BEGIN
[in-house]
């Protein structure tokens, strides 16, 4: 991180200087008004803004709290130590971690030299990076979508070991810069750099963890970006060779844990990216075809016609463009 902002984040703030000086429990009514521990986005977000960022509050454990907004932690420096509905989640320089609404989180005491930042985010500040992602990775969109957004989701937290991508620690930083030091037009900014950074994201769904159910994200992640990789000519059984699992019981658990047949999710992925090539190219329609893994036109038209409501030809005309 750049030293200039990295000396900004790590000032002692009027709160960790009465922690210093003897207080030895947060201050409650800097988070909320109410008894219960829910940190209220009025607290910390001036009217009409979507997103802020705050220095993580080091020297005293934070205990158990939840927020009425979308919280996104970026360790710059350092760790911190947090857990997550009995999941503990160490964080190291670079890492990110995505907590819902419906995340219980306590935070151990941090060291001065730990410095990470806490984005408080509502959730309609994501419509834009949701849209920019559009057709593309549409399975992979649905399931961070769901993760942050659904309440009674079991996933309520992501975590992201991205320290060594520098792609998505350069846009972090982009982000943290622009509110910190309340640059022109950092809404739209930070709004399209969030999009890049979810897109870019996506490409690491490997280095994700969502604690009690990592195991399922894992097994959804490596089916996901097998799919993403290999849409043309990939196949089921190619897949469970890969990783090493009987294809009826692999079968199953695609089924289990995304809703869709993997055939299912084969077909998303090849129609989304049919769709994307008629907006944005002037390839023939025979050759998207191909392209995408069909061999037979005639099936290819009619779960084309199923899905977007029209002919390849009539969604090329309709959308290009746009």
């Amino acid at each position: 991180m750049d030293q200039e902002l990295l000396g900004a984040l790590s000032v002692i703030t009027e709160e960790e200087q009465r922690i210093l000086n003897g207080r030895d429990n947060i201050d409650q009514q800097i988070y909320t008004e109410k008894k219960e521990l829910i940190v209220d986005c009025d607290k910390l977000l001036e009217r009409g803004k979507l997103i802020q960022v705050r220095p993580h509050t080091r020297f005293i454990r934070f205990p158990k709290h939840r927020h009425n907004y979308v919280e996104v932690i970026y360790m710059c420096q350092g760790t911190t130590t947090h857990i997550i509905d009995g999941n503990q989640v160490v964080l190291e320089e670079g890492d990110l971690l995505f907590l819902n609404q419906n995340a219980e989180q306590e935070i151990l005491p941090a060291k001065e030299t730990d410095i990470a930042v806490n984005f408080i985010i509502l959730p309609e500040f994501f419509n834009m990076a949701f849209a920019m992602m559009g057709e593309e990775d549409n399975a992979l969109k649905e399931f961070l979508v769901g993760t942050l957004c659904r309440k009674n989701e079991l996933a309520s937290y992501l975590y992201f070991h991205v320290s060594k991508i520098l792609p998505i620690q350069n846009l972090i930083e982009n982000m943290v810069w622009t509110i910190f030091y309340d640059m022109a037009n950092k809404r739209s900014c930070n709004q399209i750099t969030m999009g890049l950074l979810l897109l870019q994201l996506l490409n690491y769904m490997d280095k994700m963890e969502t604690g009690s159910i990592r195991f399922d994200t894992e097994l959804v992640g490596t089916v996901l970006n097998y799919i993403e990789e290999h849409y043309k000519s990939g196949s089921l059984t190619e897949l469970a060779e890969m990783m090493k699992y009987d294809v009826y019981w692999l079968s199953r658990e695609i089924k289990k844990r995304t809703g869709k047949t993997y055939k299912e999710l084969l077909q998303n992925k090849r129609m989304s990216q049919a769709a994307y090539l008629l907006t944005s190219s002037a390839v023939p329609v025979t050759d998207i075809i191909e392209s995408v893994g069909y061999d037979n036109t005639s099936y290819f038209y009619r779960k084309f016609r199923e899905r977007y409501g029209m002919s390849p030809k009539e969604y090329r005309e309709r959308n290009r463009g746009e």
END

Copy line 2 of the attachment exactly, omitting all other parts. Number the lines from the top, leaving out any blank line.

């Protein structure tokens, strides 16, 4: 991180200087008004803004709290130590971690030299990076979508070991810069750099963890970006060779844990990216075809016609463009 902002984040703030000086429990009514521990986005977000960022509050454990907004932690420096509905989640320089609404989180005491930042985010500040992602990775969109957004989701937290991508620690930083030091037009900014950074994201769904159910994200992640990789000519059984699992019981658990047949999710992925090539190219329609893994036109038209409501030809005309 750049030293200039990295000396900004790590000032002692009027709160960790009465922690210093003897207080030895947060201050409650800097988070909320109410008894219960829910940190209220009025607290910390001036009217009409979507997103802020705050220095993580080091020297005293934070205990158990939840927020009425979308919280996104970026360790710059350092760790911190947090857990997550009995999941503990160490964080190291670079890492990110995505907590819902419906995340219980306590935070151990941090060291001065730990410095990470806490984005408080509502959730309609994501419509834009949701849209920019559009057709593309549409399975992979649905399931961070769901993760942050659904309440009674079991996933309520992501975590992201991205320290060594520098792609998505350069846009972090982009982000943290622009509110910190309340640059022109950092809404739209930070709004399209969030999009890049979810897109870019996506490409690491490997280095994700969502604690009690990592195991399922894992097994959804490596089916996901097998799919993403290999849409043309990939196949089921190619897949469970890969990783090493009987294809009826692999079968199953695609089924289990995304809703869709993997055939299912084969077909998303090849129609989304049919769709994307008629907006944005002037390839023939025979050759998207191909392209995408069909061999037979005639099936290819009619779960084309199923899905977007029209002919390849009539969604090329309709959308290009746009």